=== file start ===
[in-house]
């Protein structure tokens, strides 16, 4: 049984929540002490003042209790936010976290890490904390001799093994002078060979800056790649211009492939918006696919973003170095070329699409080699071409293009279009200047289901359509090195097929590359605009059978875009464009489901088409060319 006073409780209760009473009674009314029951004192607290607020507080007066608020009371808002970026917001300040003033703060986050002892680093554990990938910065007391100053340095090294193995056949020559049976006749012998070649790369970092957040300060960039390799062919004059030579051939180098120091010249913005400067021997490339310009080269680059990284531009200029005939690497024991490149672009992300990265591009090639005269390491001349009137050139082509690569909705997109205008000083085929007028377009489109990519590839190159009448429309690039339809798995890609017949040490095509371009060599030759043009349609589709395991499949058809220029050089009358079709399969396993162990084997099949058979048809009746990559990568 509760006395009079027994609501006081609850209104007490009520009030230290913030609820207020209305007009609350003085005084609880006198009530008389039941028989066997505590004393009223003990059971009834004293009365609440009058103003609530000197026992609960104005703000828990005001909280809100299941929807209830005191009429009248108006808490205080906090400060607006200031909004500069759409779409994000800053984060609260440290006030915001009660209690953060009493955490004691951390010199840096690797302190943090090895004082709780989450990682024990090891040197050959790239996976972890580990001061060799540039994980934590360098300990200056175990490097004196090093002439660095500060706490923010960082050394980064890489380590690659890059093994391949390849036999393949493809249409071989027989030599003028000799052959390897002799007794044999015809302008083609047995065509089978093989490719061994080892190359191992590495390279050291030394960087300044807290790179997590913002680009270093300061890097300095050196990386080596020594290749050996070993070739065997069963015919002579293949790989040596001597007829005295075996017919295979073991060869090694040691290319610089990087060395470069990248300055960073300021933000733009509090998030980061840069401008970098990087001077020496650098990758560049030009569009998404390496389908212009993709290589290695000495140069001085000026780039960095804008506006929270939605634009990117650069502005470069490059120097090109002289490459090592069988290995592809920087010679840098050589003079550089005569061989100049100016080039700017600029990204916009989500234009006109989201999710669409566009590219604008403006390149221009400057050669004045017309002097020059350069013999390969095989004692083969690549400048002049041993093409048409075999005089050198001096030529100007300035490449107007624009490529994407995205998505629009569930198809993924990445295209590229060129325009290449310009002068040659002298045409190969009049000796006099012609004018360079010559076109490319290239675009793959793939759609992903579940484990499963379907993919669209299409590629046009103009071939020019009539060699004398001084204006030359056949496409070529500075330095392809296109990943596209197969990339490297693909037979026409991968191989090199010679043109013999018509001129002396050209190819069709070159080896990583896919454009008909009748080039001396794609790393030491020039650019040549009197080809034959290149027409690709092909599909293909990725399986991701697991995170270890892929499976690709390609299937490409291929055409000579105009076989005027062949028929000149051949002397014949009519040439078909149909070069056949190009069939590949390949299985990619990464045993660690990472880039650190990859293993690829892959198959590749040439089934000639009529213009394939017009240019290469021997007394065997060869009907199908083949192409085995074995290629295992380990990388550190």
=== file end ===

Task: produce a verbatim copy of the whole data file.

[in-house]
């Protein structure tokens, strides 16, 4: 049984929540002490003042209790936010976290890490904390001799093994002078060979800056790649211009492939918006696919973003170095070329699409080699071409293009279009200047289901359509090195097929590359605009059978875009464009489901088409060319 006073409780209760009473009674009314029951004192607290607020507080007066608020009371808002970026917001300040003033703060986050002892680093554990990938910065007391100053340095090294193995056949020559049976006749012998070649790369970092957040300060960039390799062919004059030579051939180098120091010249913005400067021997490339310009080269680059990284531009200029005939690497024991490149672009992300990265591009090639005269390491001349009137050139082509690569909705997109205008000083085929007028377009489109990519590839190159009448429309690039339809798995890609017949040490095509371009060599030759043009349609589709395991499949058809220029050089009358079709399969396993162990084997099949058979048809009746990559990568 509760006395009079027994609501006081609850209104007490009520009030230290913030609820207020209305007009609350003085005084609880006198009530008389039941028989066997505590004393009223003990059971009834004293009365609440009058103003609530000197026992609960104005703000828990005001909280809100299941929807209830005191009429009248108006808490205080906090400060607006200031909004500069759409779409994000800053984060609260440290006030915001009660209690953060009493955490004691951390010199840096690797302190943090090895004082709780989450990682024990090891040197050959790239996976972890580990001061060799540039994980934590360098300990200056175990490097004196090093002439660095500060706490923010960082050394980064890489380590690659890059093994391949390849036999393949493809249409071989027989030599003028000799052959390897002799007794044999015809302008083609047995065509089978093989490719061994080892190359191992590495390279050291030394960087300044807290790179997590913002680009270093300061890097300095050196990386080596020594290749050996070993070739065997069963015919002579293949790989040596001597007829005295075996017919295979073991060869090694040691290319610089990087060395470069990248300055960073300021933000733009509090998030980061840069401008970098990087001077020496650098990758560049030009569009998404390496389908212009993709290589290695000495140069001085000026780039960095804008506006929270939605634009990117650069502005470069490059120097090109002289490459090592069988290995592809920087010679840098050589003079550089005569061989100049100016080039700017600029990204916009989500234009006109989201999710669409566009590219604008403006390149221009400057050669004045017309002097020059350069013999390969095989004692083969690549400048002049041993093409048409075999005089050198001096030529100007300035490449107007624009490529994407995205998505629009569930198809993924990445295209590229060129325009290449310009002068040659002298045409190969009049000796006099012609004018360079010559076109490319290239675009793959793939759609992903579940484990499963379907993919669209299409590629046009103009071939020019009539060699004398001084204006030359056949496409070529500075330095392809296109990943596209197969990339490297693909037979026409991968191989090199010679043109013999018509001129002396050209190819069709070159080896990583896919454009008909009748080039001396794609790393030491020039650019040549009197080809034959290149027409690709092909599909293909990725399986991701697991995170270890892929499976690709390609299937490409291929055409000579105009076989005027062949028929000149051949002397014949009519040439078909149909070069056949190009069939590949390949299985990619990464045993660690990472880039650190990859293993690829892959198959590749040439089934000639009529213009394939017009240019290469021997007394065997060869009907199908083949192409085995074995290629295992380990990388550190």